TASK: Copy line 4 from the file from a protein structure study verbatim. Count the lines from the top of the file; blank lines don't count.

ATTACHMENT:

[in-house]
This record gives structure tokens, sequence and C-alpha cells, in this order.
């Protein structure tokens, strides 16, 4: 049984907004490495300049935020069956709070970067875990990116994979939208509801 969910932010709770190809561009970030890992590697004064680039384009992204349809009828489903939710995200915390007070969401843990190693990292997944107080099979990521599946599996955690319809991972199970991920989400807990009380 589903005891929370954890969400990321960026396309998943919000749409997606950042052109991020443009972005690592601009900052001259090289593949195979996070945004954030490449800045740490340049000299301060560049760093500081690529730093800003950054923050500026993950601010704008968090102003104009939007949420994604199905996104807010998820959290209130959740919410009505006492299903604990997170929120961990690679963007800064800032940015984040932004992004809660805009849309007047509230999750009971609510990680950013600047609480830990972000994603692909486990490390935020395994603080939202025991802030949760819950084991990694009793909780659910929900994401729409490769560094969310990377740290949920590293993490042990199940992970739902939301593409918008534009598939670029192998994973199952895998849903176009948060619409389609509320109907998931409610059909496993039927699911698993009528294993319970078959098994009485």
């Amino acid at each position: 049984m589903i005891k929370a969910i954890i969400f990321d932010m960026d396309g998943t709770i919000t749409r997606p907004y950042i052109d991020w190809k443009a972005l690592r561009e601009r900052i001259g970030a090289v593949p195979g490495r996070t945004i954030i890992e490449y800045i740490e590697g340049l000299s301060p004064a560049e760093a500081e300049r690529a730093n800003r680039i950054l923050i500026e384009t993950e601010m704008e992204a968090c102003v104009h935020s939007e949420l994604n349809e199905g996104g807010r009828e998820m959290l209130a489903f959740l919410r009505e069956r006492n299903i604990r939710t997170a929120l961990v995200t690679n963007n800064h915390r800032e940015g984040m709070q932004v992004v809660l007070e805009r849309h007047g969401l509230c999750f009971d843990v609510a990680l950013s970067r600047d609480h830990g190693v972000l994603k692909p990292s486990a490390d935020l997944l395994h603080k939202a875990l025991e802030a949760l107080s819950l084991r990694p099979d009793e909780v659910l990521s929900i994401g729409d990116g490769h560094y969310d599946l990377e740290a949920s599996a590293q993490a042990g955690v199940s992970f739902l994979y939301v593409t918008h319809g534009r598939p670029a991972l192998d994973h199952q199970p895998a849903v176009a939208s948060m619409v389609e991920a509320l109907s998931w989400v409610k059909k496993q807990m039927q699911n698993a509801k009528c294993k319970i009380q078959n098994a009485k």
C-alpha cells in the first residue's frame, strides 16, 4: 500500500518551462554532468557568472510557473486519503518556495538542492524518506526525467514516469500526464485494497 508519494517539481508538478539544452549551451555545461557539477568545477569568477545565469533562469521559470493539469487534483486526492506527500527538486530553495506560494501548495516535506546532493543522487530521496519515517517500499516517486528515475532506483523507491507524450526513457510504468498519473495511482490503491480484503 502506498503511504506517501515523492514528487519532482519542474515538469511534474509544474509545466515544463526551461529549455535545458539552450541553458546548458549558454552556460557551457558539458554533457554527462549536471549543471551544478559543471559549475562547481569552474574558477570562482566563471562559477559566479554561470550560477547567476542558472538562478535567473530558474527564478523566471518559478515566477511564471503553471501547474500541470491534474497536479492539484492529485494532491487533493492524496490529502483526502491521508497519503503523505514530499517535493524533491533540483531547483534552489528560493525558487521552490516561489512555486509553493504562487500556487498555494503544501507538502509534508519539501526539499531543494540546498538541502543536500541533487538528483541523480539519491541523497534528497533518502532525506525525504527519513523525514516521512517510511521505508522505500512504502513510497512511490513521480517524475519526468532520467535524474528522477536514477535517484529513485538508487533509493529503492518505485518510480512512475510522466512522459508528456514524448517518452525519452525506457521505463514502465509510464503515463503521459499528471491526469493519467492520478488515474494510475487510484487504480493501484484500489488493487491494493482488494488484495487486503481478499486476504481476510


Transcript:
């Amino acid at each position: 049984m589903i005891k929370a969910i954890i969400f990321d932010m960026d396309g998943t709770i919000t749409r997606p907004y950042i052109d991020w190809k443009a972005l690592r561009e601009r900052i001259g970030a090289v593949p195979g490495r996070t945004i954030i890992e490449y800045i740490e590697g340049l000299s301060p004064a560049e760093a500081e300049r690529a730093n800003r680039i950054l923050i500026e384009t993950e601010m704008e992204a968090c102003v104009h935020s939007e949420l994604n349809e199905g996104g807010r009828e998820m959290l209130a489903f959740l919410r009505e069956r006492n299903i604990r939710t997170a929120l961990v995200t690679n963007n800064h915390r800032e940015g984040m709070q932004v992004v809660l007070e805009r849309h007047g969401l509230c999750f009971d843990v609510a990680l950013s970067r600047d609480h830990g190693v972000l994603k692909p990292s486990a490390d935020l997944l395994h603080k939202a875990l025991e802030a949760l107080s819950l084991r990694p099979d009793e909780v659910l990521s929900i994401g729409d990116g490769h560094y969310d599946l990377e740290a949920s599996a590293q993490a042990g955690v199940s992970f739902l994979y939301v593409t918008h319809g534009r598939p670029a991972l192998d994973h199952q199970p895998a849903v176009a939208s948060m619409v389609e991920a509320l109907s998931w989400v409610k059909k496993q807990m039927q699911n698993a509801k009528c294993k319970i009380q078959n098994a009485k």